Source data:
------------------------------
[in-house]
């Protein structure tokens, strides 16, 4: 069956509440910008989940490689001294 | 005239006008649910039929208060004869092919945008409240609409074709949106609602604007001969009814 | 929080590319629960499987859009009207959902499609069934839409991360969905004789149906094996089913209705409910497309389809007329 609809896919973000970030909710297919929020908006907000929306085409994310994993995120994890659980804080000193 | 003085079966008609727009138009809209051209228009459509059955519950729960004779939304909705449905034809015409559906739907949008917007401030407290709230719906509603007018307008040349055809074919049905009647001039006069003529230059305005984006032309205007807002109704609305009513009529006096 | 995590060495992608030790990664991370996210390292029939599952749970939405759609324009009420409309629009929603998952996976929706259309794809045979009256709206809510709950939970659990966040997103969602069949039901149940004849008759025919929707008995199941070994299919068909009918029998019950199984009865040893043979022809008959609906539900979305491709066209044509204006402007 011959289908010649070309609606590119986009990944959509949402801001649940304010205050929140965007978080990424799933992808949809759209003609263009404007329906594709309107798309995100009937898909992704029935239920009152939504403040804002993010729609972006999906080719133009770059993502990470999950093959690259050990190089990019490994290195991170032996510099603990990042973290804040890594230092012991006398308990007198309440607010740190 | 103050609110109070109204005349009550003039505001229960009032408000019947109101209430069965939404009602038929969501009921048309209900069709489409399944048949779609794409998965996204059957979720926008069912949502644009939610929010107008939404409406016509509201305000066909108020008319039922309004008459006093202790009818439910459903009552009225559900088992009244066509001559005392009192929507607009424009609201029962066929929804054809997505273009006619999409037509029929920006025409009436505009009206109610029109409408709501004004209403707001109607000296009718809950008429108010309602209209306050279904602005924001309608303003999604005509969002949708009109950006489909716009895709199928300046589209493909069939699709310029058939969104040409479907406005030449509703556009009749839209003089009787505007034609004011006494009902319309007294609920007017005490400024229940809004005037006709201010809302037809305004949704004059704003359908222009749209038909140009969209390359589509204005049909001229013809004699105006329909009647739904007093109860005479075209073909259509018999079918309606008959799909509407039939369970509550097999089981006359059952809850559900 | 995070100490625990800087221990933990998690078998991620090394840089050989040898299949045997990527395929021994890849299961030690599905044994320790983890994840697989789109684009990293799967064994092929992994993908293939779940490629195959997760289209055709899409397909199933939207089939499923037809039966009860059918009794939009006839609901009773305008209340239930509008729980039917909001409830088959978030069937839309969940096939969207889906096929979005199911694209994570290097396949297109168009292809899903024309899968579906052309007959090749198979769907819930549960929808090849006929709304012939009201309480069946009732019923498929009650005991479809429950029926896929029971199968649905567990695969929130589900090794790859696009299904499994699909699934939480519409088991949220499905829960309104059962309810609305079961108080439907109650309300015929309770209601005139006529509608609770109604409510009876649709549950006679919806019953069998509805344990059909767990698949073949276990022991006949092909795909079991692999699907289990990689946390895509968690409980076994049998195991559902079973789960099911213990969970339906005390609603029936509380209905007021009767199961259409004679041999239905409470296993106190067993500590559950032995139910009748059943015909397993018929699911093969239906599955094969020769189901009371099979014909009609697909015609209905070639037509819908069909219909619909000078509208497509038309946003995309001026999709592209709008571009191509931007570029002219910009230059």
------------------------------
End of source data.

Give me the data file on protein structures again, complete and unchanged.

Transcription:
[in-house]
């Protein structure tokens, strides 16, 4: 069956509440910008989940490689001294 | 005239006008649910039929208060004869092919945008409240609409074709949106609602604007001969009814 | 929080590319629960499987859009009207959902499609069934839409991360969905004789149906094996089913209705409910497309389809007329 609809896919973000970030909710297919929020908006907000929306085409994310994993995120994890659980804080000193 | 003085079966008609727009138009809209051209228009459509059955519950729960004779939304909705449905034809015409559906739907949008917007401030407290709230719906509603007018307008040349055809074919049905009647001039006069003529230059305005984006032309205007807002109704609305009513009529006096 | 995590060495992608030790990664991370996210390292029939599952749970939405759609324009009420409309629009929603998952996976929706259309794809045979009256709206809510709950939970659990966040997103969602069949039901149940004849008759025919929707008995199941070994299919068909009918029998019950199984009865040893043979022809008959609906539900979305491709066209044509204006402007 011959289908010649070309609606590119986009990944959509949402801001649940304010205050929140965007978080990424799933992808949809759209003609263009404007329906594709309107798309995100009937898909992704029935239920009152939504403040804002993010729609972006999906080719133009770059993502990470999950093959690259050990190089990019490994290195991170032996510099603990990042973290804040890594230092012991006398308990007198309440607010740190 | 103050609110109070109204005349009550003039505001229960009032408000019947109101209430069965939404009602038929969501009921048309209900069709489409399944048949779609794409998965996204059957979720926008069912949502644009939610929010107008939404409406016509509201305000066909108020008319039922309004008459006093202790009818439910459903009552009225559900088992009244066509001559005392009192929507607009424009609201029962066929929804054809997505273009006619999409037509029929920006025409009436505009009206109610029109409408709501004004209403707001109607000296009718809950008429108010309602209209306050279904602005924001309608303003999604005509969002949708009109950006489909716009895709199928300046589209493909069939699709310029058939969104040409479907406005030449509703556009009749839209003089009787505007034609004011006494009902319309007294609920007017005490400024229940809004005037006709201010809302037809305004949704004059704003359908222009749209038909140009969209390359589509204005049909001229013809004699105006329909009647739904007093109860005479075209073909259509018999079918309606008959799909509407039939369970509550097999089981006359059952809850559900 | 995070100490625990800087221990933990998690078998991620090394840089050989040898299949045997990527395929021994890849299961030690599905044994320790983890994840697989789109684009990293799967064994092929992994993908293939779940490629195959997760289209055709899409397909199933939207089939499923037809039966009860059918009794939009006839609901009773305008209340239930509008729980039917909001409830088959978030069937839309969940096939969207889906096929979005199911694209994570290097396949297109168009292809899903024309899968579906052309007959090749198979769907819930549960929808090849006929709304012939009201309480069946009732019923498929009650005991479809429950029926896929029971199968649905567990695969929130589900090794790859696009299904499994699909699934939480519409088991949220499905829960309104059962309810609305079961108080439907109650309300015929309770209601005139006529509608609770109604409510009876649709549950006679919806019953069998509805344990059909767990698949073949276990022991006949092909795909079991692999699907289990990689946390895509968690409980076994049998195991559902079973789960099911213990969970339906005390609603029936509380209905007021009767199961259409004679041999239905409470296993106190067993500590559950032995139910009748059943015909397993018929699911093969239906599955094969020769189901009371099979014909009609697909015609209905070639037509819908069909219909619909000078509208497509038309946003995309001026999709592209709008571009191509931007570029002219910009230059």